Stockwell Day Conservative Okanagan—Coquihalla, BC

Mr. Speaker, one member just said that we are. We are not. We are one of the safest nations in the world. People who perpetuate that myth to try to move along their own ideology by scaring people are being irresponsible.

I know the member is sincere in his comments. It is only a few times relative to 5,000 times a day that it is actually used to tap into information on the firearms system. In fact, it was the Auditor General who said that the data on that system related to the long gun registry in fact is not reliable. That is why we want to see dollars focused on more officers on the street, resources to deal with smuggling of firearms and things like mandatory jail time for firearms offences and also prevention programs for youth at risk and gun crimes.

I wonder if the member is aware that relative to 5,000 times a day, it is relatively a few times a day that it is actually used for access to the firearms registry.

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6 p.m.


Keith Martin Liberal Esquimalt—Juan de Fuca, BC

Mr. Speaker, the Minister of Public Safety's question is a difficult one, an impossible one really, to answer. To determine which police officers are actually accessing the CPIC system to ascertain whether or not a house or dwelling they are going to has guns is very difficult. Police officers should be asked that question.

I have asked police officers and as I said, the information that I received from police officers was that it is accessed thousands of times. I asked that question only in the context of firearms. I asked how many times they access the registry for the purpose of determining whether an individual or group has firearms. The minister is correct. It is an imperfect system. That is why in part we see the difference in answers between the urban police officers and the rural police officers.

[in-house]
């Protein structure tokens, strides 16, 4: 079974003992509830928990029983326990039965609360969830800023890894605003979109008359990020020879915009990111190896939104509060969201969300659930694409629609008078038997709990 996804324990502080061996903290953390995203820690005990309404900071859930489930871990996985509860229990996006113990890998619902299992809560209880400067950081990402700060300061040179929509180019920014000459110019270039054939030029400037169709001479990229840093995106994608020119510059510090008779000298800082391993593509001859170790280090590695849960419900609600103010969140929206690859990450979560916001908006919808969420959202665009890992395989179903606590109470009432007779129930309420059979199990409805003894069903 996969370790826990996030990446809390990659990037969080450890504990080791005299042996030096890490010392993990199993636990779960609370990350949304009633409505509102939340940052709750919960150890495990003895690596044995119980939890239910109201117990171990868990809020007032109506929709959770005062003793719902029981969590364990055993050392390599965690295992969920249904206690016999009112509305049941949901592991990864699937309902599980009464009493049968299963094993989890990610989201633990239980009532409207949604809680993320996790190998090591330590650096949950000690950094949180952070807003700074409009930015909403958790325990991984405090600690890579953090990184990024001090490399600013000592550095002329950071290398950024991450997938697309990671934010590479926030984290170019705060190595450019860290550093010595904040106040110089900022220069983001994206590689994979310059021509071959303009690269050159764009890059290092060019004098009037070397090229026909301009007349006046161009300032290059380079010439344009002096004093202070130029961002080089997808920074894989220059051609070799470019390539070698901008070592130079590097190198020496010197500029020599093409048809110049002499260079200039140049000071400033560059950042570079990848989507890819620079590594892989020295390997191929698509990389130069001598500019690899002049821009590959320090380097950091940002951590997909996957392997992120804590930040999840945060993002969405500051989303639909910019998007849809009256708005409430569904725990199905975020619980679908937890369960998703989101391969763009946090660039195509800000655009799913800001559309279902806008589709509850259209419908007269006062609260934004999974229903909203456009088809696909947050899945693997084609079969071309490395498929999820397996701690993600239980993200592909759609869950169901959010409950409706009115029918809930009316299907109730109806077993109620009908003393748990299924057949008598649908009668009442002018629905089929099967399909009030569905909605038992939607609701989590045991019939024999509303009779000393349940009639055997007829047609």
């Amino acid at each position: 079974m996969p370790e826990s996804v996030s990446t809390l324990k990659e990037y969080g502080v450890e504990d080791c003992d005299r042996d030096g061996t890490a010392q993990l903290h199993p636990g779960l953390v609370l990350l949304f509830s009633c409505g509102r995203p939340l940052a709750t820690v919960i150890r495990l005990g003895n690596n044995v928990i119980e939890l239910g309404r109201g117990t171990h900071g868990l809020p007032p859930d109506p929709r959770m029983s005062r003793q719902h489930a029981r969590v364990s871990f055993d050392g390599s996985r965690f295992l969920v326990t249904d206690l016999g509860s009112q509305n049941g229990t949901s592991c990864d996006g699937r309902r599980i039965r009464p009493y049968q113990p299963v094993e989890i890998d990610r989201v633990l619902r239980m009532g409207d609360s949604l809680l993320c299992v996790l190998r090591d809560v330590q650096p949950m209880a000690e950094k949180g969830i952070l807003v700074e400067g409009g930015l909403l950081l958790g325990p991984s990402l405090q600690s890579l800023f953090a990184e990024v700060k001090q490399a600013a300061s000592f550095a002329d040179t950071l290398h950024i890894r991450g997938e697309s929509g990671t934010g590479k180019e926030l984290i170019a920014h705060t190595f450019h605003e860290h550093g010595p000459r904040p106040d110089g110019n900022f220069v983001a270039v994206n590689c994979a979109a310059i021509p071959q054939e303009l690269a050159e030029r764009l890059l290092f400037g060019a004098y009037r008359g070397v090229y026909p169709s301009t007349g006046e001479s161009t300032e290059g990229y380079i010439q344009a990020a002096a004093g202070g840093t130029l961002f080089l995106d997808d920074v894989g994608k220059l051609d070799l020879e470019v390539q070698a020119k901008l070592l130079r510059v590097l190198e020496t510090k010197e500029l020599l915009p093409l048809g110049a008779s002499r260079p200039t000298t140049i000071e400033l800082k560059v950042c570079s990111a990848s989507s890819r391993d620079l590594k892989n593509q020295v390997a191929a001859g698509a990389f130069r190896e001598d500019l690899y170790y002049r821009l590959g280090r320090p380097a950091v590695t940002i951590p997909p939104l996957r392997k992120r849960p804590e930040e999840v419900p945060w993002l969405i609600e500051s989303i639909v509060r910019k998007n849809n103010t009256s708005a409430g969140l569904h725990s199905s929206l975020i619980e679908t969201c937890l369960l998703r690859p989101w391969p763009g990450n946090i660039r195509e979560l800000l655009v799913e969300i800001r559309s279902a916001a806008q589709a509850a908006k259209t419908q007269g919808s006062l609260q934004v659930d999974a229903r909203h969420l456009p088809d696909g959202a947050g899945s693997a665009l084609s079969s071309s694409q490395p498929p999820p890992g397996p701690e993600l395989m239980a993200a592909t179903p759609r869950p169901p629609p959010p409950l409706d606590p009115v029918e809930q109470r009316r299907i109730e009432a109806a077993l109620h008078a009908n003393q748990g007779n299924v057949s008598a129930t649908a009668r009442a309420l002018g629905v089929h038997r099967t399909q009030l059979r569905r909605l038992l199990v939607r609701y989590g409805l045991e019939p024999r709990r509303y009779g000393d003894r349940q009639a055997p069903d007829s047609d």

I also want to say to the minister that very clearly my leader has supported more police officers and investment in better training in those areas. The minister articulated some of the more penalty focused initiatives which we support. However, he also has to recognize that if he only does that, if he does not deal with the harm reduction aspects of drug policy, if he does not direct investment into substance abuse rehabilitation, if he does not provide access for psychiatric therapies and treatments, if he does not provide skills training for individuals who have gone down that road, then he will be creating a system that is not going to make our streets any safer in the long run. He is not going to prevent people from going down that road.

I would argue that it is a lot cheaper to go down the road of addressing both of those elements than to simply focus on one. In fact it is incumbent on the government to take both of those duties very seriously and implement both of the solutions that I articulated in my speech.

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6 p.m.


Larry Bagnell Liberal Yukon, YT

Mr. Speaker, I was quite impressed with the member's comments at the end of his speech about the direction of reducing crime in Canada and working on crime prevention and healing. The aboriginal head start program is an exceptional success in my riding as well. I certainly encourage him to keep pushing for the expansion of that program. I will too.